You’d have to be desperate to accept a job in Norway’s Arctic Circle painting a barn alongside a gruff, acerbic artist during the months when the sun never sets. But desperate she is; Frances (Jenny Slate) is technically homeless after her own breakup, and her parents’, which dissolves the family home. She’s an artist, but not the kind who’s been first choice for any apprenticeship back home. Hence the sunlight nights.
She spends her days painting a barn yellow under the direction of cantankerous Nils (Fridtjov Såheim), her evenings making friends with goats and brown cheese, and her nights not sleeping as the sun’s rays continuously penetrate the windows of her camper. She meets Haldor (Zach Galifianakis) an American who plays a Viking Chief in a nearby “authentic,” “historic” Viking village settlement meant to attract tourists, though there are few, and Yasha (Alex Sharp), who has traveled here to give his recently deceased father a proper Viking funeral.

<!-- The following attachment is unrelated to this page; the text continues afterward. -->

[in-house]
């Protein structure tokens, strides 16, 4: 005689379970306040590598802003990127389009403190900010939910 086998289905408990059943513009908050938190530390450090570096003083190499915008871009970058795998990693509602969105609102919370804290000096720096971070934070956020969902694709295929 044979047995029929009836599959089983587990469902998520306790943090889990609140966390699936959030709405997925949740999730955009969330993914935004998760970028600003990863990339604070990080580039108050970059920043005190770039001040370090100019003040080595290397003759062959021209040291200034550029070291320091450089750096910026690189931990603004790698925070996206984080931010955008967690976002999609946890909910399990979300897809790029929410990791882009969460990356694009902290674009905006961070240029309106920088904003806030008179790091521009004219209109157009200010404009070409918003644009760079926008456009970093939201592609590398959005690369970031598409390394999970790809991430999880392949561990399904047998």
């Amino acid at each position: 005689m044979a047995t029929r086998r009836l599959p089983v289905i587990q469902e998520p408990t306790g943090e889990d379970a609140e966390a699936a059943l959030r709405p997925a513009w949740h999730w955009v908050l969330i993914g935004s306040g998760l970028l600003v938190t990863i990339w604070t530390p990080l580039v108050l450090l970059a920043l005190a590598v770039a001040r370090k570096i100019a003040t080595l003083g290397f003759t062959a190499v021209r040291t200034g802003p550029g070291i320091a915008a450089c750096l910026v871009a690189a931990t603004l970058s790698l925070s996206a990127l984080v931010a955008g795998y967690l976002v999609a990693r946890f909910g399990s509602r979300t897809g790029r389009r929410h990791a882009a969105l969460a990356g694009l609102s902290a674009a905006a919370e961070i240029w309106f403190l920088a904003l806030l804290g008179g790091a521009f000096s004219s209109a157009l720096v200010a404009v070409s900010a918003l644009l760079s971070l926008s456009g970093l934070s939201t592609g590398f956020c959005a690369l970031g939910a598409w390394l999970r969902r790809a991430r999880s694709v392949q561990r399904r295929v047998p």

There’s nothing like self-exile to establish a sense of grief and apathy. I imagine Martin Ahlgren had a cinematographer’s wet dream up there with those incredible, sparkling landscapes. Jenny Slate is her usual effervescent self. But though the film is often charming, it doesn’t really feel complete. Frances often refers to her time in Norway as “detention,” a punishment for not being successful. With time it becomes the site of her awakening, her renaissance as an artist – but it’s unclear to both the audience and to the film itself whether Frances has undergone a permanent transformation. The film lacks commitment, it all feels rather passive. I found things to admire but was left feeling vaguely unsatisfied.